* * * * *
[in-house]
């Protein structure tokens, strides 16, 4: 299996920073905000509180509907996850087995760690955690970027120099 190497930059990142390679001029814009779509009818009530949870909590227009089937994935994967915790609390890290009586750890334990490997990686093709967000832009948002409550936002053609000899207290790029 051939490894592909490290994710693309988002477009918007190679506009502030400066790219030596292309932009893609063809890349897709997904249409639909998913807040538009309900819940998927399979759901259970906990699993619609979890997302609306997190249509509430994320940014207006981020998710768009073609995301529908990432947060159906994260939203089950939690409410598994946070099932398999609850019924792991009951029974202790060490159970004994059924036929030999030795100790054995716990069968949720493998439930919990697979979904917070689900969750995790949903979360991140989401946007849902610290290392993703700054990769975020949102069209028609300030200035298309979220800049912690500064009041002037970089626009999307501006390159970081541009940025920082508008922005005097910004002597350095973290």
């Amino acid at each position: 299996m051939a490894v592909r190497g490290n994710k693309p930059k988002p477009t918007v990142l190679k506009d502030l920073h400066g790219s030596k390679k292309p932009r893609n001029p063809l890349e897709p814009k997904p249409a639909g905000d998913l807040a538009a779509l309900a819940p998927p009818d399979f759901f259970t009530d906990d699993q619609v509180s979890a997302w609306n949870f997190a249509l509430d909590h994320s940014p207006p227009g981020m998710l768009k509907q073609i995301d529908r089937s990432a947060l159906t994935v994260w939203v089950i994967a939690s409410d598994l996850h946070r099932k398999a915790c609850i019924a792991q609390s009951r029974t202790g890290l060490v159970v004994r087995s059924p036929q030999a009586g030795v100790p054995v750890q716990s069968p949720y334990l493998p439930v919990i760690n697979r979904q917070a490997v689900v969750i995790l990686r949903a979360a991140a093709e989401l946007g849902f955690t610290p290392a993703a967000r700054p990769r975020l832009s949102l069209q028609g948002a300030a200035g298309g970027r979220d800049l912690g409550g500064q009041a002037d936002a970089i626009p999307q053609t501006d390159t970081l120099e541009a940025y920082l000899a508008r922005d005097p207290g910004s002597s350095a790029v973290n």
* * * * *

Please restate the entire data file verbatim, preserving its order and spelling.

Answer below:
[in-house]
């Protein structure tokens, strides 16, 4: 299996920073905000509180509907996850087995760690955690970027120099 190497930059990142390679001029814009779509009818009530949870909590227009089937994935994967915790609390890290009586750890334990490997990686093709967000832009948002409550936002053609000899207290790029 051939490894592909490290994710693309988002477009918007190679506009502030400066790219030596292309932009893609063809890349897709997904249409639909998913807040538009309900819940998927399979759901259970906990699993619609979890997302609306997190249509509430994320940014207006981020998710768009073609995301529908990432947060159906994260939203089950939690409410598994946070099932398999609850019924792991009951029974202790060490159970004994059924036929030999030795100790054995716990069968949720493998439930919990697979979904917070689900969750995790949903979360991140989401946007849902610290290392993703700054990769975020949102069209028609300030200035298309979220800049912690500064009041002037970089626009999307501006390159970081541009940025920082508008922005005097910004002597350095973290």
């Amino acid at each position: 299996m051939a490894v592909r190497g490290n994710k693309p930059k988002p477009t918007v990142l190679k506009d502030l920073h400066g790219s030596k390679k292309p932009r893609n001029p063809l890349e897709p814009k997904p249409a639909g905000d998913l807040a538009a779509l309900a819940p998927p009818d399979f759901f259970t009530d906990d699993q619609v509180s979890a997302w609306n949870f997190a249509l509430d909590h994320s940014p207006p227009g981020m998710l768009k509907q073609i995301d529908r089937s990432a947060l159906t994935v994260w939203v089950i994967a939690s409410d598994l996850h946070r099932k398999a915790c609850i019924a792991q609390s009951r029974t202790g890290l060490v159970v004994r087995s059924p036929q030999a009586g030795v100790p054995v750890q716990s069968p949720y334990l493998p439930v919990i760690n697979r979904q917070a490997v689900v969750i995790l990686r949903a979360a991140a093709e989401l946007g849902f955690t610290p290392a993703a967000r700054p990769r975020l832009s949102l069209q028609g948002a300030a200035g298309g970027r979220d800049l912690g409550g500064q009041a002037d936002a970089i626009p999307q053609t501006d390159t970081l120099e541009a940025y920082l000899a508008r922005d005097p207290g910004s002597s350095a790029v973290n």